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When Emptying Means Filling

The closing salutation of Hebrews leaves us with this request:

Now may the God of peace who brought up our Lord Jesus from the dead, that great Shepherd of the sheep, through the blood of the everlasting covenant, make you complete in every good work to do His will, working in you what is well pleasing in His sight, through Jesus Christ, to whom be glory forever and ever.1

Two phrases in particular should be highlighted here: “make you complete… to do his will,” and, “working in you what is well pleasing in His sight.” For clarity, replace the words, “what is” with “whatever is.” The prayer of the writer then is this: That we be made complete to do whatever the will of God is pleased with doing through us.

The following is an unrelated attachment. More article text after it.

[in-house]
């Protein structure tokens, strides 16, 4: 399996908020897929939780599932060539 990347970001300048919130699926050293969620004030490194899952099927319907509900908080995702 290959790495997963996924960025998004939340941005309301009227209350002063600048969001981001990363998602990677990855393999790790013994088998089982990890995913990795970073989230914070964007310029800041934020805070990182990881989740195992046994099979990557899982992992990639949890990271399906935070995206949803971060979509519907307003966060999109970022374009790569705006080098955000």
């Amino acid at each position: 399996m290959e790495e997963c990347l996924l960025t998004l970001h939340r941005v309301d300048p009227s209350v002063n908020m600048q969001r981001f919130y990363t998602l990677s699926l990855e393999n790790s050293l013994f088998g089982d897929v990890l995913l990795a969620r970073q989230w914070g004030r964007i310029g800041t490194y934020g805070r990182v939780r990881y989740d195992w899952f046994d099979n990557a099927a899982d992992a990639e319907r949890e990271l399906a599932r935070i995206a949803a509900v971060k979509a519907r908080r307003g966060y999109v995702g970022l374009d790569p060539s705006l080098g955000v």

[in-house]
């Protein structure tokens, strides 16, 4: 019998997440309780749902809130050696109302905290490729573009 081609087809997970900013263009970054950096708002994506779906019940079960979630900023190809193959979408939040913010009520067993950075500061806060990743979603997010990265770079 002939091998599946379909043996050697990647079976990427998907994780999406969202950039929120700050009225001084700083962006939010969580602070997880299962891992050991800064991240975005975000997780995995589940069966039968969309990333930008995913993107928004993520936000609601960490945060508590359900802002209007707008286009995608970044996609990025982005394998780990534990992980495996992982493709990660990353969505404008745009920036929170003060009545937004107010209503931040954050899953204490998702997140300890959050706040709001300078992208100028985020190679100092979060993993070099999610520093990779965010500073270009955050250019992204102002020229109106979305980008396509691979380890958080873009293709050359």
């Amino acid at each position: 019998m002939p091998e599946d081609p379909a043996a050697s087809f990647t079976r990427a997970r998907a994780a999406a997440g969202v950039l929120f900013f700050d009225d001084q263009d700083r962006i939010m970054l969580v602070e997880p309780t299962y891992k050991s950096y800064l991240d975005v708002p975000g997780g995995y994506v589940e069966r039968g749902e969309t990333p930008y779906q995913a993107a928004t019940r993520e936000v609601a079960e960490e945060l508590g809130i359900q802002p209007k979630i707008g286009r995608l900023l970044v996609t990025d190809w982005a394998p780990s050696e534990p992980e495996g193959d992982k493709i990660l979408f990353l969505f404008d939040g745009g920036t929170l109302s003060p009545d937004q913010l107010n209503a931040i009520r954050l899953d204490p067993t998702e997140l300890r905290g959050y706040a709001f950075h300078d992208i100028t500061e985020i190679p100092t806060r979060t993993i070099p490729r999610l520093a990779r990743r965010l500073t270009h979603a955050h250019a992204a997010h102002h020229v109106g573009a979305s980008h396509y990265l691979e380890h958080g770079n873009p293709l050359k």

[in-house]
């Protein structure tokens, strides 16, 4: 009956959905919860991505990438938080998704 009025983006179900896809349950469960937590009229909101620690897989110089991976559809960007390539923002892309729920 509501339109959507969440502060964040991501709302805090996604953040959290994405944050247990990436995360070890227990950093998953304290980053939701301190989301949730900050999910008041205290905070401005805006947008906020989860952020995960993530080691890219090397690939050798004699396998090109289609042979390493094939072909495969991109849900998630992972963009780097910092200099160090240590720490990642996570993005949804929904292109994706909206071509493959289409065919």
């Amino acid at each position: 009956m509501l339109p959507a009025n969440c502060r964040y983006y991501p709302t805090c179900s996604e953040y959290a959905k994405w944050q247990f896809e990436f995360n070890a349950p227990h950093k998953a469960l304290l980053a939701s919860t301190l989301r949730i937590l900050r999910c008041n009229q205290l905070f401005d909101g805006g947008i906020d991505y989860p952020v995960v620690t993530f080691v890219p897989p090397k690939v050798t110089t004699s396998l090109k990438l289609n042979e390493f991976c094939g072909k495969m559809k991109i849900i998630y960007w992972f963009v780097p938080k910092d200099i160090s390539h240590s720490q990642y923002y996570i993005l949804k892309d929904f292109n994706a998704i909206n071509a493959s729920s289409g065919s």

How are we made complete? Our emptiness of self is directly related to our completion in Jesus Christ. The more we empty us of our self, the more God is able to use us for himself. My goal, and the front lines of a lifelong battle, is to be completely emptied of self. Every work I do should be done for him, directed by his will. It means complete openness to the promptings of the Spirit, surrender of anything self-centered, and confession of sins that would hinder his communion with me. It means being frequently in God’s Word to us and frequently in thoughts and prayers toward God.

This struggle against self would be impossible without the sacrifice of the Lord Jesus Christ, who also emptied himself to the will of the Father. In this great act, he sealed the New Covenant of grace with his own blood, paid the penalty for our sins, clothed us in his righteousness, and sent his Spirit to indwell all who believe in faith. In doing so, he has equipped us to fight this battle. May we be his treasure in earthen vessels, vessels of gold and silver, vessels of honor.


  1. Hebrews 13:20-21 []

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